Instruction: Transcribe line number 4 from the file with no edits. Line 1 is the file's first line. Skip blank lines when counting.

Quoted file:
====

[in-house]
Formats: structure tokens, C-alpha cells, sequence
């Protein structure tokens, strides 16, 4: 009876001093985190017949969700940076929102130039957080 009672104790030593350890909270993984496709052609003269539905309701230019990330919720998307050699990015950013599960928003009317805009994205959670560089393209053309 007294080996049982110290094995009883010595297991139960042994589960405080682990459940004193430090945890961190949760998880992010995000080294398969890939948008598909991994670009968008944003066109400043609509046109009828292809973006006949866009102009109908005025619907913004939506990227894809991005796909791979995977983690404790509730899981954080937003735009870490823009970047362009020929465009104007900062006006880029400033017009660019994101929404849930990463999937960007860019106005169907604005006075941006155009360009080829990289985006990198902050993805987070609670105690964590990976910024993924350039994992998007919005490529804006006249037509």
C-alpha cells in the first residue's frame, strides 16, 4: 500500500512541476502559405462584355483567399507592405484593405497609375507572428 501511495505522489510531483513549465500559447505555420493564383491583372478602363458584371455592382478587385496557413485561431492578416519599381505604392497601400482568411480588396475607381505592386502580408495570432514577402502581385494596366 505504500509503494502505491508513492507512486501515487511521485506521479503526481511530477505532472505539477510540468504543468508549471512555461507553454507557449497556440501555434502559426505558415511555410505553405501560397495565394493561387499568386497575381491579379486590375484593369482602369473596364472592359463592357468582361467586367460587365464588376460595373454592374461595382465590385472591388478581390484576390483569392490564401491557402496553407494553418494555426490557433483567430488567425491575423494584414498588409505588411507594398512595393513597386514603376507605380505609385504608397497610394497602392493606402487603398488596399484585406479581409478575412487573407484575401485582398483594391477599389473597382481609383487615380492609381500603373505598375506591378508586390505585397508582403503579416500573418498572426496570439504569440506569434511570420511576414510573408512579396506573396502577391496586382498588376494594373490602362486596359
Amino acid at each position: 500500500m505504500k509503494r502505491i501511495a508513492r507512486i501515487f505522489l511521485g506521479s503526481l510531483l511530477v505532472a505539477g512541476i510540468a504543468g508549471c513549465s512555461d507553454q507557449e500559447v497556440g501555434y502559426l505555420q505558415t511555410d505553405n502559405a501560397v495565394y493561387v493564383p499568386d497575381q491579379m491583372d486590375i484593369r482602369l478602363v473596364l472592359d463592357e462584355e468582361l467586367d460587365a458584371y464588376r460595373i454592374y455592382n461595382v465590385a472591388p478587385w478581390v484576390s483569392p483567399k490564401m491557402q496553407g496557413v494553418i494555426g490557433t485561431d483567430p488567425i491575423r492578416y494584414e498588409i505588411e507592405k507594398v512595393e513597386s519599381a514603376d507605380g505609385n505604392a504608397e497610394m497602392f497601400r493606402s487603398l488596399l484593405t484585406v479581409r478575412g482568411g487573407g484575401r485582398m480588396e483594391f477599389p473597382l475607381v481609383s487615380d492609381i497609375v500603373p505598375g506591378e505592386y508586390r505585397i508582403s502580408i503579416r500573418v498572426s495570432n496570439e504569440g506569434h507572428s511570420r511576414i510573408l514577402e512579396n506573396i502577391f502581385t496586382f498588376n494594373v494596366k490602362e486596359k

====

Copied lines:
C-alpha cells in the first residue's frame, strides 16, 4: 500500500512541476502559405462584355483567399507592405484593405497609375507572428 501511495505522489510531483513549465500559447505555420493564383491583372478602363458584371455592382478587385496557413485561431492578416519599381505604392497601400482568411480588396475607381505592386502580408495570432514577402502581385494596366 505504500509503494502505491508513492507512486501515487511521485506521479503526481511530477505532472505539477510540468504543468508549471512555461507553454507557449497556440501555434502559426505558415511555410505553405501560397495565394493561387499568386497575381491579379486590375484593369482602369473596364472592359463592357468582361467586367460587365464588376460595373454592374461595382465590385472591388478581390484576390483569392490564401491557402496553407494553418494555426490557433483567430488567425491575423494584414498588409505588411507594398512595393513597386514603376507605380505609385504608397497610394497602392493606402487603398488596399484585406479581409478575412487573407484575401485582398483594391477599389473597382481609383487615380492609381500603373505598375506591378508586390505585397508582403503579416500573418498572426496570439504569440506569434511570420511576414510573408512579396506573396502577391496586382498588376494594373490602362486596359